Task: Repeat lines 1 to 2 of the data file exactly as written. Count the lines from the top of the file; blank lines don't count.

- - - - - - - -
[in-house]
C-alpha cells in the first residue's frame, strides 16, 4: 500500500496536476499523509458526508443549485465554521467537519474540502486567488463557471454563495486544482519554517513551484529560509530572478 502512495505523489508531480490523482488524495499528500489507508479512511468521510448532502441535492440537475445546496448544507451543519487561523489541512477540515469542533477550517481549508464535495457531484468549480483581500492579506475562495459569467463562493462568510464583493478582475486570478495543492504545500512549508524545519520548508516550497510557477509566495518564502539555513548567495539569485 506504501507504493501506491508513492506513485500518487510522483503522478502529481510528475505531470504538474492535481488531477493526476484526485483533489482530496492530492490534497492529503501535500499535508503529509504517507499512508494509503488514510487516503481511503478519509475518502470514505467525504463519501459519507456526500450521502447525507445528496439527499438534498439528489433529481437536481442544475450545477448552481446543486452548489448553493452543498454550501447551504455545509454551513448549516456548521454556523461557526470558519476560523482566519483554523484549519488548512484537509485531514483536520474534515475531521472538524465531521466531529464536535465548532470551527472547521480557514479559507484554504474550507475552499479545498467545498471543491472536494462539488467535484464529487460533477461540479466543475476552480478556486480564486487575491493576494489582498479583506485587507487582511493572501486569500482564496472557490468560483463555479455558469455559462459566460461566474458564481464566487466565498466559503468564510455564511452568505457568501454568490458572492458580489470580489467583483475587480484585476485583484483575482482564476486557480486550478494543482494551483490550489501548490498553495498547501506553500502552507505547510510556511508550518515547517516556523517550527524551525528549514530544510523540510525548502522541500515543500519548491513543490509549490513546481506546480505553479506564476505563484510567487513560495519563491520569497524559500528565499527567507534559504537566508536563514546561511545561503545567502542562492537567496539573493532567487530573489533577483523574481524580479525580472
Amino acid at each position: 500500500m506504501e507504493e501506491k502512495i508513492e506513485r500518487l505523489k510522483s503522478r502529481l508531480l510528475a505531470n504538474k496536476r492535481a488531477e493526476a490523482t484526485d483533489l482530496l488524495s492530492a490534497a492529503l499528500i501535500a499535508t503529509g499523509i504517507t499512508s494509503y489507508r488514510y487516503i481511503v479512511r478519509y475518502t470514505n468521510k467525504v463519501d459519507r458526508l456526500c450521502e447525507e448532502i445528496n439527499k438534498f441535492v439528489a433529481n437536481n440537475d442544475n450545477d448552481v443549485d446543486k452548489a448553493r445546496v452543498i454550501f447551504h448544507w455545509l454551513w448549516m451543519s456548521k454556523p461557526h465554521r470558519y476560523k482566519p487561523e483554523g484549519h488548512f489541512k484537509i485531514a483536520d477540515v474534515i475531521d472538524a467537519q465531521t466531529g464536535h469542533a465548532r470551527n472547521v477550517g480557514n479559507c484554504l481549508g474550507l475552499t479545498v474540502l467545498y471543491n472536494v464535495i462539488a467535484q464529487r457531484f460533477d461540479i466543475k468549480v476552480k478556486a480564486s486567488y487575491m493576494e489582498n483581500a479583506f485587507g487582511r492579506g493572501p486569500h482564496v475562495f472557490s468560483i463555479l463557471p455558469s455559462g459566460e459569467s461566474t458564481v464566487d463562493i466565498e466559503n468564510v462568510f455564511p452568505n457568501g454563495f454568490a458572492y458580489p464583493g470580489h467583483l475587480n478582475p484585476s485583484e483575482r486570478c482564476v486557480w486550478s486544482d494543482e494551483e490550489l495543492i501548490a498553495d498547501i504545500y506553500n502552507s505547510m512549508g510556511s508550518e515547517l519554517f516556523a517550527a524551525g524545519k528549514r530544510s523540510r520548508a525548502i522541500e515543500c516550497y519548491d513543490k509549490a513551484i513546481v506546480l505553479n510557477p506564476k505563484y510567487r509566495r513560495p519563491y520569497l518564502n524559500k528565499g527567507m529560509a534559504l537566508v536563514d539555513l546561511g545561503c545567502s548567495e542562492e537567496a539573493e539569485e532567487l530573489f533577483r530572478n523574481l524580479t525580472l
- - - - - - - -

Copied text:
[in-house]
C-alpha cells in the first residue's frame, strides 16, 4: 500500500496536476499523509458526508443549485465554521467537519474540502486567488463557471454563495486544482519554517513551484529560509530572478 502512495505523489508531480490523482488524495499528500489507508479512511468521510448532502441535492440537475445546496448544507451543519487561523489541512477540515469542533477550517481549508464535495457531484468549480483581500492579506475562495459569467463562493462568510464583493478582475486570478495543492504545500512549508524545519520548508516550497510557477509566495518564502539555513548567495539569485 506504501507504493501506491508513492506513485500518487510522483503522478502529481510528475505531470504538474492535481488531477493526476484526485483533489482530496492530492490534497492529503501535500499535508503529509504517507499512508494509503488514510487516503481511503478519509475518502470514505467525504463519501459519507456526500450521502447525507445528496439527499438534498439528489433529481437536481442544475450545477448552481446543486452548489448553493452543498454550501447551504455545509454551513448549516456548521454556523461557526470558519476560523482566519483554523484549519488548512484537509485531514483536520474534515475531521472538524465531521466531529464536535465548532470551527472547521480557514479559507484554504474550507475552499479545498467545498471543491472536494462539488467535484464529487460533477461540479466543475476552480478556486480564486487575491493576494489582498479583506485587507487582511493572501486569500482564496472557490468560483463555479455558469455559462459566460461566474458564481464566487466565498466559503468564510455564511452568505457568501454568490458572492458580489470580489467583483475587480484585476485583484483575482482564476486557480486550478494543482494551483490550489501548490498553495498547501506553500502552507505547510510556511508550518515547517516556523517550527524551525528549514530544510523540510525548502522541500515543500519548491513543490509549490513546481506546480505553479506564476505563484510567487513560495519563491520569497524559500528565499527567507534559504537566508536563514546561511545561503545567502542562492537567496539573493532567487530573489533577483523574481524580479525580472